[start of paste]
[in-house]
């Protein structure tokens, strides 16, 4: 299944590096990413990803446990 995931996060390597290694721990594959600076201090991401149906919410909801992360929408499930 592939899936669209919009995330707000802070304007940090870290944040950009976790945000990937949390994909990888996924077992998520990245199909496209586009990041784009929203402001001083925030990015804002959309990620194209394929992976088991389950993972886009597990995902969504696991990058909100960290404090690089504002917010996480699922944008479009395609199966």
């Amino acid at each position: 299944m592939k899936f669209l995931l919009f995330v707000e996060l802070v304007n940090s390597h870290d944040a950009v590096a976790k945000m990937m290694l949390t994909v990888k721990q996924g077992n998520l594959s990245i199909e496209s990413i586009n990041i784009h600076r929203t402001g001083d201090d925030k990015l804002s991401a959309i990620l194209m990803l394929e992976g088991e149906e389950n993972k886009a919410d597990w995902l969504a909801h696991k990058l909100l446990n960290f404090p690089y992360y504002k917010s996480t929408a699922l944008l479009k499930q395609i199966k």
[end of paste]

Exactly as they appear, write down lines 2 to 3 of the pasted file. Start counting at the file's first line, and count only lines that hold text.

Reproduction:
């Protein structure tokens, strides 16, 4: 299944590096990413990803446990 995931996060390597290694721990594959600076201090991401149906919410909801992360929408499930 592939899936669209919009995330707000802070304007940090870290944040950009976790945000990937949390994909990888996924077992998520990245199909496209586009990041784009929203402001001083925030990015804002959309990620194209394929992976088991389950993972886009597990995902969504696991990058909100960290404090690089504002917010996480699922944008479009395609199966």
């Amino acid at each position: 299944m592939k899936f669209l995931l919009f995330v707000e996060l802070v304007n940090s390597h870290d944040a950009v590096a976790k945000m990937m290694l949390t994909v990888k721990q996924g077992n998520l594959s990245i199909e496209s990413i586009n990041i784009h600076r929203t402001g001083d201090d925030k990015l804002s991401a959309i990620l194209m990803l394929e992976g088991e149906e389950n993972k886009a919410d597990w995902l969504a909801h696991k990058l909100l446990n960290f404090p690089y992360y504002k917010s996480t929408a699922l944008l479009k499930q395609i199966k």